I want to awk/sed only prefix of name of files, whenever I put a filename as a parameter to my command line.

For example,

I have multiple files:


If I execute:

sh test.sh --INFILE b.fastq.gz

My desired output would be:


Something I tried and failed was,

prefix="sed 's/.fastq//' ${INFILE}"

Using shell parameter expansion (assuming you are assigning your filename to INFILE):


Or if your suffix is sure to be fixed and you want to be more precise (always recommended when possible):




The word is expanded to produce a pattern and matched according to the rules described below (see Pattern Matching). If the pattern matches If the pattern matches a trailing portion of the expanded value of parameter, then the result of the expansion is the value of parameter with the shortest matching pattern (the ‘%’ case) or the longest matching pattern (the ‘%%’ case) deleted. If parameter is ‘@’ or ‘’, the pattern removal operation is applied to each positional parameter in turn, and the expansion is the resultant list. If parameter is an array variable subscripted with ‘@’ or ‘’, the pattern removal operation is applied to each member of the array in turn, and the expansion is the resultant list.

  • sorry for beginner question, but getting ERROR ~ unexpected token: . @ line 44, column 18. prefix="${INFILE%.fastq.gz}" ^ – Jason Jan 31 at 18:47
  • @Jason: What shell are you using? – Jesse_b Jan 31 at 18:51
  • usually bash, but the one I am currently working on is groovy. – Jason Jan 31 at 18:55
  • So your test.sh script has a hashbang that points to groovy shell? (Sorry not familiar with that one) – Jesse_b Jan 31 at 18:56
  • 2
    @Jason If you're not working in a standard Unix shell environment, then you'd better let us know about what you're doing. We were assuming you were either using the command line or writing a shell script. – Kusalananda Jan 31 at 18:57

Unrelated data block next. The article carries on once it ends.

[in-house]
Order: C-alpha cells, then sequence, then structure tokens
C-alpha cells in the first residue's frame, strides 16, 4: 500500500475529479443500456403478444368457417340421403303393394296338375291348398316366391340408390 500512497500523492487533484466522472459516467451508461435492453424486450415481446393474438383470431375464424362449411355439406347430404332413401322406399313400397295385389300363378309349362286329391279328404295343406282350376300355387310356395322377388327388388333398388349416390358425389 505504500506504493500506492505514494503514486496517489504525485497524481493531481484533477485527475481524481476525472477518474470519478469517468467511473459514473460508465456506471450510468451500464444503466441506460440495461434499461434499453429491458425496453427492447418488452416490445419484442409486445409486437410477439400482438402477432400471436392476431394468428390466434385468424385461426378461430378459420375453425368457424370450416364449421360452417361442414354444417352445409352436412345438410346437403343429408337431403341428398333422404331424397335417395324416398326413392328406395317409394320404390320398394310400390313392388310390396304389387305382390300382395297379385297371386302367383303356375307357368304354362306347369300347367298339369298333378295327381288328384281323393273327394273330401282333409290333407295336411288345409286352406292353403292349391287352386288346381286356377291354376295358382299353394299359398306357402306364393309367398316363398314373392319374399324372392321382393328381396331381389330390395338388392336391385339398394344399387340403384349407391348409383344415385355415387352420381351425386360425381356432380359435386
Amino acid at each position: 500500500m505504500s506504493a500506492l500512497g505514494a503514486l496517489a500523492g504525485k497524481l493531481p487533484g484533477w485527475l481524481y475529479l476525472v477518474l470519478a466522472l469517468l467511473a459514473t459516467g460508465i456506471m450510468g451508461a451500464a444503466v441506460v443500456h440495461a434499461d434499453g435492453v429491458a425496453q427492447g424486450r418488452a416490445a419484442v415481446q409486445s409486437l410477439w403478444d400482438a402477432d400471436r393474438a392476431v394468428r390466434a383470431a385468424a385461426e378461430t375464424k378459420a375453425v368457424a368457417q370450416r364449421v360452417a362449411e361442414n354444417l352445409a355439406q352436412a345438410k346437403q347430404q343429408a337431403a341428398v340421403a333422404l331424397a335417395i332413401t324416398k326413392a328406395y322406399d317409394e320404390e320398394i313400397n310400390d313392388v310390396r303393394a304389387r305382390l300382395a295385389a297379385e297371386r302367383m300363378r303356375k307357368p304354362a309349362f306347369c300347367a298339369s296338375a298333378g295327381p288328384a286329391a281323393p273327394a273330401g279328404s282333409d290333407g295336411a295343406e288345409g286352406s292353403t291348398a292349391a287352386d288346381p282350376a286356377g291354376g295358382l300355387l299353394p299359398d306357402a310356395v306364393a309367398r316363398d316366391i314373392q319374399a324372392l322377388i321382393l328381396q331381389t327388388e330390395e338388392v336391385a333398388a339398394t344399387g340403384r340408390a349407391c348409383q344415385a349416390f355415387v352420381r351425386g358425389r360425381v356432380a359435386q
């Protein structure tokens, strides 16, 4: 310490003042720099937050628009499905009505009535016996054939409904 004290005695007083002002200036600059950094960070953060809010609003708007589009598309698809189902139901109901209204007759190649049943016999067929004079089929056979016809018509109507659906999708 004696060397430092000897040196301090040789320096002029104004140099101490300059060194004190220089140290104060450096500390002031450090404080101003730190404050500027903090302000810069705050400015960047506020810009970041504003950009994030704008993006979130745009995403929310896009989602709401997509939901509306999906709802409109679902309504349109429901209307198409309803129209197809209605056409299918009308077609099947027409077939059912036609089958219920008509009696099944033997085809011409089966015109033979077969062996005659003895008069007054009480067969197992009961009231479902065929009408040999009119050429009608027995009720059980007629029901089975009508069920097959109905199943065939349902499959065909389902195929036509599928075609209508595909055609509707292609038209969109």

Using the standard basename utility to remove the known suffix:

$ basename b.fastq.gz .fastq.gz

With a variable:

$ pathname="/some/path/name.fastq.gz"
$ basename "$pathname" .fastq.gz

Assigning to a variable:

$ prefix=$( basename "$pathname" .fastq.gz )
$ printf 'Prefix is "%s"\n' "$prefix"
Prefix is "name"

In a loop (over all the .fastq.gz files in the current directory):

for filename in ./*.fastq.gz; do
    prefix=$( basename "$filename" .fastq.gz )
    # Do things using "$prefix" here
  • I like this answer. However, this is assuming that you are operating using the BASH shell. While probably a pretty safe assumption, there are a few changes you would need to make if you were working in something like tcsh or straight Bourne shell. If it is Bourne (which it appears is what the poster is using to run their script in the original question), you'll probably want to use backticks "`command`" instead of the "$( command )" construct. – ParanoidGeek Jan 31 at 18:58
  • 2
    @ParanoidGeek I will not make changes to support non-POSIX shells. This would work with any current /bin/sh implementation (which all my answers do unless I specifically mention otherwise). See also Have backticks (i.e. `cmd`) in *sh shells been deprecated? – Kusalananda Jan 31 at 19:01
  • @Kusalananda - I wouldn't ask you do so. As I said, I liked your answer. – ParanoidGeek Jan 31 at 19:06

Let me fix what you tried in steps, so you can see what you were doing:

$ INFILE=b.fastq.gz; prefix="sed 's/.fastq//' ${INFILE}"; echo "$prefix"
sed 's/.fastq//' b.fastq.gz
$ INFILE=b.fastq.gz; prefix="$(sed 's/.fastq//' ${INFILE})"; echo "$prefix"
sed: can't read b.fastq.gz: No such file or directory

$ INFILE=b.fastq.gz; prefix="$(sed 's/.fastq//' <<< ${INFILE})"; echo "$prefix"
$ INFILE=b.fastq.gz; prefix="$(sed 's/\.fastq.*//' <<< ${INFILE})"; echo "$prefix"

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